Articles
Sun

• It takes eight minutes and 20 seconds for the light leaving the sun to reach Earth. (Note: Never look directly at the sun!) The light from our next closest stellar neighbor, Proxima Centauri, takes more than four years to reach Earth! 

• The sun actually creates weather in space—a stream of charged particles called “solar wind.” Sometimes these particles erupt from sunspots (cooler regions of the sun’s surface) as “solar flares” that can knock out power on Earth.

• Our sun rules the solar system on its own, but many stars share their systems with a second or third star. Imagine having two or three birthdays! 

Think Earth is the most important spot in the solar system? Think again. The sun is the real star of the show—literally! The closest star to Earth, it’s the source of all the heat and light that makes flowers bloom, songbirds croon, and sunbathers swoon. Life wouldn’t exist without it. It's also the center of our solar system and by far its largest object. More than a million Earths would fit inside the sun! Our star’s enormous gravity grips the planets, dwarf planets, asteroids, comets, keeping them from spinning into deep space. Put simply, we wouldn’t have a solar system without the sun.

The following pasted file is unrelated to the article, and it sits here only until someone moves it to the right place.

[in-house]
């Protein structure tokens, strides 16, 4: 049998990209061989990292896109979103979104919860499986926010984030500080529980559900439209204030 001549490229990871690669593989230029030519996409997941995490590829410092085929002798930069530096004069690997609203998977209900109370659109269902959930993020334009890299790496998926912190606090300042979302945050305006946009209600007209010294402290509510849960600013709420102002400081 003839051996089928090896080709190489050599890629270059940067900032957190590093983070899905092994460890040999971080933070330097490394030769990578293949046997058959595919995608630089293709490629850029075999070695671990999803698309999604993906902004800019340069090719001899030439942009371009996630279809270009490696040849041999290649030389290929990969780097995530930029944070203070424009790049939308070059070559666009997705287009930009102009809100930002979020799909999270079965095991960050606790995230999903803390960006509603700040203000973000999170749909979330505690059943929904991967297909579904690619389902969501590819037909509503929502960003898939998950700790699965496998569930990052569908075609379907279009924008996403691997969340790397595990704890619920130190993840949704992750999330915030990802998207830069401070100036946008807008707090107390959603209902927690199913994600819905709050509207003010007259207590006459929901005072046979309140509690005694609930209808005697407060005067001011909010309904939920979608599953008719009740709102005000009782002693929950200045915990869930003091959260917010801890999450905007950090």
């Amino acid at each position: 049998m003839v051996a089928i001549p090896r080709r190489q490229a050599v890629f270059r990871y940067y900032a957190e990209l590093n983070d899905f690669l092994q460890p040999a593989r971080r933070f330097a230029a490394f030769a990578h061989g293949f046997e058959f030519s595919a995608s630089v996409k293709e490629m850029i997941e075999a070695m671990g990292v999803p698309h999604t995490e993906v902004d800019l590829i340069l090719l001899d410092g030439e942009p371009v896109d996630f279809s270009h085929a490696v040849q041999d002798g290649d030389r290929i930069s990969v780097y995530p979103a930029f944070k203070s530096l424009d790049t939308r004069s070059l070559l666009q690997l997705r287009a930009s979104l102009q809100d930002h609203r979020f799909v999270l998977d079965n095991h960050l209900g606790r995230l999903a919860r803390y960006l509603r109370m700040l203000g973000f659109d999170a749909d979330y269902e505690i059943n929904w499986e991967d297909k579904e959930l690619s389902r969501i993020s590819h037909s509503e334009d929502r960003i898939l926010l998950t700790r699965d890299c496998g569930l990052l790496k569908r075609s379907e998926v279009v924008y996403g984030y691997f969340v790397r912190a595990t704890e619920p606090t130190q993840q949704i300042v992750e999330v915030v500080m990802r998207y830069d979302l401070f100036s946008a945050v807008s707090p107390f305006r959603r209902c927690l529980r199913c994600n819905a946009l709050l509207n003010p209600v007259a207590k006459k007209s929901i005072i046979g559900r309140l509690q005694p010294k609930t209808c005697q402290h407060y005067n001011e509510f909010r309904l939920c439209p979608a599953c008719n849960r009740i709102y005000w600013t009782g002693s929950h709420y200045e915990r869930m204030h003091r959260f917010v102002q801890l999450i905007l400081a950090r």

Despite its importance in the grand scheme of things, the sun isn’t unique or particularly complex. It's average in size and middle-aged compared to the billions of other stars in our galaxy. And although the sun accounts for 99.8 percent of the total mass of the solar system, it's really just a big ball of gas. A process called nuclear fusion converts hydrogen to helium deep in the sun’s core, where temperatures hit a balmy 18 million degrees Fahrenheit (15.7 million degrees Celsius). Fusion creates energy that travels to the sun’s surface in a journey that lasts a million years. The core will run out of hydrogen gas eventually, which will put an end to our fun in the sun. But fear not: That day won’t come for at least another five billion years.